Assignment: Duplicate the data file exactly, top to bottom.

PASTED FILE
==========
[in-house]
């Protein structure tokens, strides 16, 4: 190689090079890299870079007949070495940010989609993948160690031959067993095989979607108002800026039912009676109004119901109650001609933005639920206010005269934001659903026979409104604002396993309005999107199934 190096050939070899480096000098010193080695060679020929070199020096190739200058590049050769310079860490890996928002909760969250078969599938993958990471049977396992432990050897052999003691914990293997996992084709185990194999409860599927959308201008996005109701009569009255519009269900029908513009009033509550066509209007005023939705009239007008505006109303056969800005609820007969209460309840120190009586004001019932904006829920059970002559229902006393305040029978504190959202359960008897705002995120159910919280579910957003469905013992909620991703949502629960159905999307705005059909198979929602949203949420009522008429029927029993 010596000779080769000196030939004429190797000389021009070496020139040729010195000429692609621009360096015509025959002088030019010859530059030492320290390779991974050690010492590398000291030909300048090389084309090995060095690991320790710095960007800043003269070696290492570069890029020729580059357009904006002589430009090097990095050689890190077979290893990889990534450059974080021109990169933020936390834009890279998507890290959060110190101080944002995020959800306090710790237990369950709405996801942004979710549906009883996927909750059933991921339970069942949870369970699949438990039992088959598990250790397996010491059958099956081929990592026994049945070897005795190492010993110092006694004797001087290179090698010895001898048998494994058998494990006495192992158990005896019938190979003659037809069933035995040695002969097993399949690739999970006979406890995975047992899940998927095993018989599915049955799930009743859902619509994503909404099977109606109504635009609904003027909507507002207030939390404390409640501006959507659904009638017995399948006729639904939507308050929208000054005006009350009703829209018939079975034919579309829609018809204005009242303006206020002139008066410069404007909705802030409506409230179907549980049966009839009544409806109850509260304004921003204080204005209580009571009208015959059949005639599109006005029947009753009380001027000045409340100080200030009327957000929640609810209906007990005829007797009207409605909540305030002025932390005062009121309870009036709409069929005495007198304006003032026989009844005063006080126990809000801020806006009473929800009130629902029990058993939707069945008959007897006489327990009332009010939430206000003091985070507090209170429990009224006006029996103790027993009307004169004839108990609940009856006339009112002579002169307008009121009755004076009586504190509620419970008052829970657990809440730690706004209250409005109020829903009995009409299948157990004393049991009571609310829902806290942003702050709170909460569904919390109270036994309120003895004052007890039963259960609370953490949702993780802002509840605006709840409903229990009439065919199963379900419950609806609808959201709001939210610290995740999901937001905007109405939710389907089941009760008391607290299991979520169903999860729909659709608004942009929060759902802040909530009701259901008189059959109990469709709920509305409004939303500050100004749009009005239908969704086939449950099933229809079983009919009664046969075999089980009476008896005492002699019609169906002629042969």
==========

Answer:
[in-house]
């Protein structure tokens, strides 16, 4: 190689090079890299870079007949070495940010989609993948160690031959067993095989979607108002800026039912009676109004119901109650001609933005639920206010005269934001659903026979409104604002396993309005999107199934 190096050939070899480096000098010193080695060679020929070199020096190739200058590049050769310079860490890996928002909760969250078969599938993958990471049977396992432990050897052999003691914990293997996992084709185990194999409860599927959308201008996005109701009569009255519009269900029908513009009033509550066509209007005023939705009239007008505006109303056969800005609820007969209460309840120190009586004001019932904006829920059970002559229902006393305040029978504190959202359960008897705002995120159910919280579910957003469905013992909620991703949502629960159905999307705005059909198979929602949203949420009522008429029927029993 010596000779080769000196030939004429190797000389021009070496020139040729010195000429692609621009360096015509025959002088030019010859530059030492320290390779991974050690010492590398000291030909300048090389084309090995060095690991320790710095960007800043003269070696290492570069890029020729580059357009904006002589430009090097990095050689890190077979290893990889990534450059974080021109990169933020936390834009890279998507890290959060110190101080944002995020959800306090710790237990369950709405996801942004979710549906009883996927909750059933991921339970069942949870369970699949438990039992088959598990250790397996010491059958099956081929990592026994049945070897005795190492010993110092006694004797001087290179090698010895001898048998494994058998494990006495192992158990005896019938190979003659037809069933035995040695002969097993399949690739999970006979406890995975047992899940998927095993018989599915049955799930009743859902619509994503909404099977109606109504635009609904003027909507507002207030939390404390409640501006959507659904009638017995399948006729639904939507308050929208000054005006009350009703829209018939079975034919579309829609018809204005009242303006206020002139008066410069404007909705802030409506409230179907549980049966009839009544409806109850509260304004921003204080204005209580009571009208015959059949005639599109006005029947009753009380001027000045409340100080200030009327957000929640609810209906007990005829007797009207409605909540305030002025932390005062009121309870009036709409069929005495007198304006003032026989009844005063006080126990809000801020806006009473929800009130629902029990058993939707069945008959007897006489327990009332009010939430206000003091985070507090209170429990009224006006029996103790027993009307004169004839108990609940009856006339009112002579002169307008009121009755004076009586504190509620419970008052829970657990809440730690706004209250409005109020829903009995009409299948157990004393049991009571609310829902806290942003702050709170909460569904919390109270036994309120003895004052007890039963259960609370953490949702993780802002509840605006709840409903229990009439065919199963379900419950609806609808959201709001939210610290995740999901937001905007109405939710389907089941009760008391607290299991979520169903999860729909659709608004942009929060759902802040909530009701259901008189059959109990469709709920509305409004939303500050100004749009009005239908969704086939449950099933229809079983009919009664046969075999089980009476008896005492002699019609169906002629042969």